Taxi ride-sharing app Banban taxi operator Kornatus said on Nov. 8 that it aims to reach 100,000 users by the end of this year.
“By offering better services and adding value, we are aiming to increase our current number of users to over 100,000 from the current 30,000 by the end of this year,” Kornatus CEO Kim Gi-dong said during a press conference held Nov. 8. “Although we are still at the beginning stage, we are moving toward our goal to make a mobility platform that can benefit both drivers and users.”
Kornatus CEO Kim Gi-dong
The company officially launched Banban in August this year after it obtained regulatory sandbox approval from the Ministry of Science and ICT, which exempts the startup from some laws and regulations.
The government allowed the startup to provide a ride-sharing service -- banned here since 1982 -- because it believes it can become a solution for a shortage of cabs at night, partially due to taxis that do not want to carry short-distance riders.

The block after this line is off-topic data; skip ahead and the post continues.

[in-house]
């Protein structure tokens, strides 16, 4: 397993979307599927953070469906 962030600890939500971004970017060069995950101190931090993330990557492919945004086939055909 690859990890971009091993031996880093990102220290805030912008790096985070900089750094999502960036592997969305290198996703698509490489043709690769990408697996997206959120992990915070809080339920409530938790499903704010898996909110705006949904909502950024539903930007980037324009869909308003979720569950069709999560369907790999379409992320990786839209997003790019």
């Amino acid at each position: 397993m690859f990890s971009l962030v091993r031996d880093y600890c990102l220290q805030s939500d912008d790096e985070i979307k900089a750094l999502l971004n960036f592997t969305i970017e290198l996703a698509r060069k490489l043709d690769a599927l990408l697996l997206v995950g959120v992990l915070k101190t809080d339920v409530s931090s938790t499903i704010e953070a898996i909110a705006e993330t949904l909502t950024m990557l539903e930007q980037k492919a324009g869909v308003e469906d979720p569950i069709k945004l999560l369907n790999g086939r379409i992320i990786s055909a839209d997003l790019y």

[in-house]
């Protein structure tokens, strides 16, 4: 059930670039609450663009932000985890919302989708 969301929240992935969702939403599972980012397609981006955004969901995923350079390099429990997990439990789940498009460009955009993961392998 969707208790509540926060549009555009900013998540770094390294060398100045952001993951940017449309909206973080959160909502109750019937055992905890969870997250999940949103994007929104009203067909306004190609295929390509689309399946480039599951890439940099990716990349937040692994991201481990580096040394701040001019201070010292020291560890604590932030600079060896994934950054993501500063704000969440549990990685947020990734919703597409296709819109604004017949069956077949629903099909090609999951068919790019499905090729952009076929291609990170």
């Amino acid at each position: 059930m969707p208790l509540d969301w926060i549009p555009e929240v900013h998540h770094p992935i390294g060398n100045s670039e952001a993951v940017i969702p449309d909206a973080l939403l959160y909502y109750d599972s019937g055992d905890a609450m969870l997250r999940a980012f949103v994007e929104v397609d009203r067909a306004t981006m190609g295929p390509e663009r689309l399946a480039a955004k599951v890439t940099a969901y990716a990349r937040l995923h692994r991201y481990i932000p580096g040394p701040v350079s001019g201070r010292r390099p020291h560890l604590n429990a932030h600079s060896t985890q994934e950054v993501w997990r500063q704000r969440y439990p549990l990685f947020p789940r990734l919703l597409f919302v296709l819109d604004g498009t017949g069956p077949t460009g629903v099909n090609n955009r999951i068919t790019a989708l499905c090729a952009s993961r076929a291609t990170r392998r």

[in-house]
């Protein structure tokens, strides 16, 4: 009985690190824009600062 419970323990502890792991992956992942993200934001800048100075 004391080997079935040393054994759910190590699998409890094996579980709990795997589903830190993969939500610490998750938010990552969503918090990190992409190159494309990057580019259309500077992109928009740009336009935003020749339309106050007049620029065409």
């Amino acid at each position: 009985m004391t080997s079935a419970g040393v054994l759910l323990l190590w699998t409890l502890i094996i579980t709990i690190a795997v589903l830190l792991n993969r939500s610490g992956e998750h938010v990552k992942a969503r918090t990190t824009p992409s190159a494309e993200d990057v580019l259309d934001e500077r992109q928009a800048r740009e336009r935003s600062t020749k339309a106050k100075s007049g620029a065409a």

Taxi service users can book their rides between 10 p.m. and 4 a.m. in 12 districts, including Gangnam, Jongno and Yongsan. The app matches users whose routes overlap more than 70 percent. Users have to pay around 2,000 ($1.73) to 3,000 won in an additional fee to use the service, but the total charge is still lower than the usual fare one user would pay alone, as two riders would be splitting the fare.
Although the company declined to state the specific amount, the startup added that part of this fee is shared with the driver and that is the incentive to encourage them to use its system.
“Our top 10 percent of drivers that frequently use our service earned around 52,000 won more monthly,” Kim said.
The company also explained that its users are increasing by 30 percent every week as its employees go to the streets of places like Gangnam, Jongno and Itaewon every Thursday and Friday to advertise the service and raise the startup’s brand awareness.
“In October, we matched half of our users with drivers,” Kim said. “For most taxi service apps, the figure is usually around 30 percent at night, so I think this number is meaningful.” He added that he believes the rate will go even higher once it adds more users.
Kim also said over that the long-term he hopes to negotiate with the government to operate 24 hours a day. “We will have time to discuss this matter in February next year,” he added.
By Song Seung-hyun (firstname.lastname@example.org)